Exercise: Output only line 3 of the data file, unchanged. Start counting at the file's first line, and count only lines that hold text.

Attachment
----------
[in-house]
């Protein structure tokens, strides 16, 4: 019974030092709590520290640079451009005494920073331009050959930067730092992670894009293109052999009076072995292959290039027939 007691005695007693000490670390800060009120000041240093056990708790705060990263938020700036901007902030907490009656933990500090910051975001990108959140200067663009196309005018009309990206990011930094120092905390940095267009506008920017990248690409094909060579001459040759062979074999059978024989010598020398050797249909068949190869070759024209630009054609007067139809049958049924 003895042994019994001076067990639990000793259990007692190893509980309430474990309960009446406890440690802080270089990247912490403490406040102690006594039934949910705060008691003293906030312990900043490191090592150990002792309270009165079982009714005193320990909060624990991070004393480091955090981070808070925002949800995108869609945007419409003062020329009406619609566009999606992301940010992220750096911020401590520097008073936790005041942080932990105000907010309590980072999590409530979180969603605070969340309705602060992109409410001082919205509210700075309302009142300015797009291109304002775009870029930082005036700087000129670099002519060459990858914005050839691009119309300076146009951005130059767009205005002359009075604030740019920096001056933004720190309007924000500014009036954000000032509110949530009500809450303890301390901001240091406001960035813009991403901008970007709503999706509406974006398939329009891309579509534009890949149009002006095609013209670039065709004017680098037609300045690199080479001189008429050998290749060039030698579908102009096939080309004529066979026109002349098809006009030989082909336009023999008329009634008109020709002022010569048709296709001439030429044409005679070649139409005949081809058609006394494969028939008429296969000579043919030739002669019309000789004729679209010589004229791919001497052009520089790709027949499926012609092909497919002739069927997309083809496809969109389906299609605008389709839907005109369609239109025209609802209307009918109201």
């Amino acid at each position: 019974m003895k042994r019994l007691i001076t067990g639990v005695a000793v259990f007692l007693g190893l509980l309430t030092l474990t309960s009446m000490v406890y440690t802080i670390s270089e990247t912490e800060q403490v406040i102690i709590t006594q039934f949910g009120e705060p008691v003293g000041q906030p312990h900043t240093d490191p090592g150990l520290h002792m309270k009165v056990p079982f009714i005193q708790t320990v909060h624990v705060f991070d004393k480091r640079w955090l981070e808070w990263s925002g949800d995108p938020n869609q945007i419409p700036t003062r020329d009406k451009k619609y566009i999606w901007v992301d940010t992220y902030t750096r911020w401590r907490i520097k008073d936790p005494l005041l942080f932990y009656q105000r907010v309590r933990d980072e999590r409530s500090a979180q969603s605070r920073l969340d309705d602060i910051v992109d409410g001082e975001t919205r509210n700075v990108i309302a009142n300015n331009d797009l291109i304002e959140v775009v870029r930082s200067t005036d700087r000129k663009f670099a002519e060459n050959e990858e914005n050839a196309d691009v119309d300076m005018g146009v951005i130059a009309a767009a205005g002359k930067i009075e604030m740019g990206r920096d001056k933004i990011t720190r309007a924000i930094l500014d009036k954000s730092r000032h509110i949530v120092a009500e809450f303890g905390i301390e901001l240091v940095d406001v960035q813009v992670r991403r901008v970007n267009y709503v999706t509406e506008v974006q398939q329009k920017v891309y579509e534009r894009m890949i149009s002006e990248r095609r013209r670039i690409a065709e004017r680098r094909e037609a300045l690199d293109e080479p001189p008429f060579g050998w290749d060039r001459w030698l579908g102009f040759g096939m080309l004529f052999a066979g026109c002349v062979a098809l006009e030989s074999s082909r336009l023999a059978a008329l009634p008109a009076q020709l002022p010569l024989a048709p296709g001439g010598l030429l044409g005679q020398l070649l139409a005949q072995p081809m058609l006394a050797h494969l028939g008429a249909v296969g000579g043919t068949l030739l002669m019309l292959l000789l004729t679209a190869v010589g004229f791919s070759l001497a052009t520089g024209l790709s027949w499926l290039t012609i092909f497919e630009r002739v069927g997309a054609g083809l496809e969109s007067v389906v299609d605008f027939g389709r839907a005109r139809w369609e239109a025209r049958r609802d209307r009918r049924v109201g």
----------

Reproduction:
């Amino acid at each position: 019974m003895k042994r019994l007691i001076t067990g639990v005695a000793v259990f007692l007693g190893l509980l309430t030092l474990t309960s009446m000490v406890y440690t802080i670390s270089e990247t912490e800060q403490v406040i102690i709590t006594q039934f949910g009120e705060p008691v003293g000041q906030p312990h900043t240093d490191p090592g150990l520290h002792m309270k009165v056990p079982f009714i005193q708790t320990v909060h624990v705060f991070d004393k480091r640079w955090l981070e808070w990263s925002g949800d995108p938020n869609q945007i419409p700036t003062r020329d009406k451009k619609y566009i999606w901007v992301d940010t992220y902030t750096r911020w401590r907490i520097k008073d936790p005494l005041l942080f932990y009656q105000r907010v309590r933990d980072e999590r409530s500090a979180q969603s605070r920073l969340d309705d602060i910051v992109d409410g001082e975001t919205r509210n700075v990108i309302a009142n300015n331009d797009l291109i304002e959140v775009v870029r930082s200067t005036d700087r000129k663009f670099a002519e060459n050959e990858e914005n050839a196309d691009v119309d300076m005018g146009v951005i130059a009309a767009a205005g002359k930067i009075e604030m740019g990206r920096d001056k933004i990011t720190r309007a924000i930094l500014d009036k954000s730092r000032h509110i949530v120092a009500e809450f303890g905390i301390e901001l240091v940095d406001v960035q813009v992670r991403r901008v970007n267009y709503v999706t509406e506008v974006q398939q329009k920017v891309y579509e534009r894009m890949i149009s002006e990248r095609r013209r670039i690409a065709e004017r680098r094909e037609a300045l690199d293109e080479p001189p008429f060579g050998w290749d060039r001459w030698l579908g102009f040759g096939m080309l004529f052999a066979g026109c002349v062979a098809l006009e030989s074999s082909r336009l023999a059978a008329l009634p008109a009076q020709l002022p010569l024989a048709p296709g001439g010598l030429l044409g005679q020398l070649l139409a005949q072995p081809m058609l006394a050797h494969l028939g008429a249909v296969g000579g043919t068949l030739l002669m019309l292959l000789l004729t679209a190869v010589g004229f791919s070759l001497a052009t520089g024209l790709s027949w499926l290039t012609i092909f497919e630009r002739v069927g997309a054609g083809l496809e969109s007067v389906v299609d605008f027939g389709r839907a005109r139809w369609e239109a025209r049958r609802d209307r009918r049924v109201g």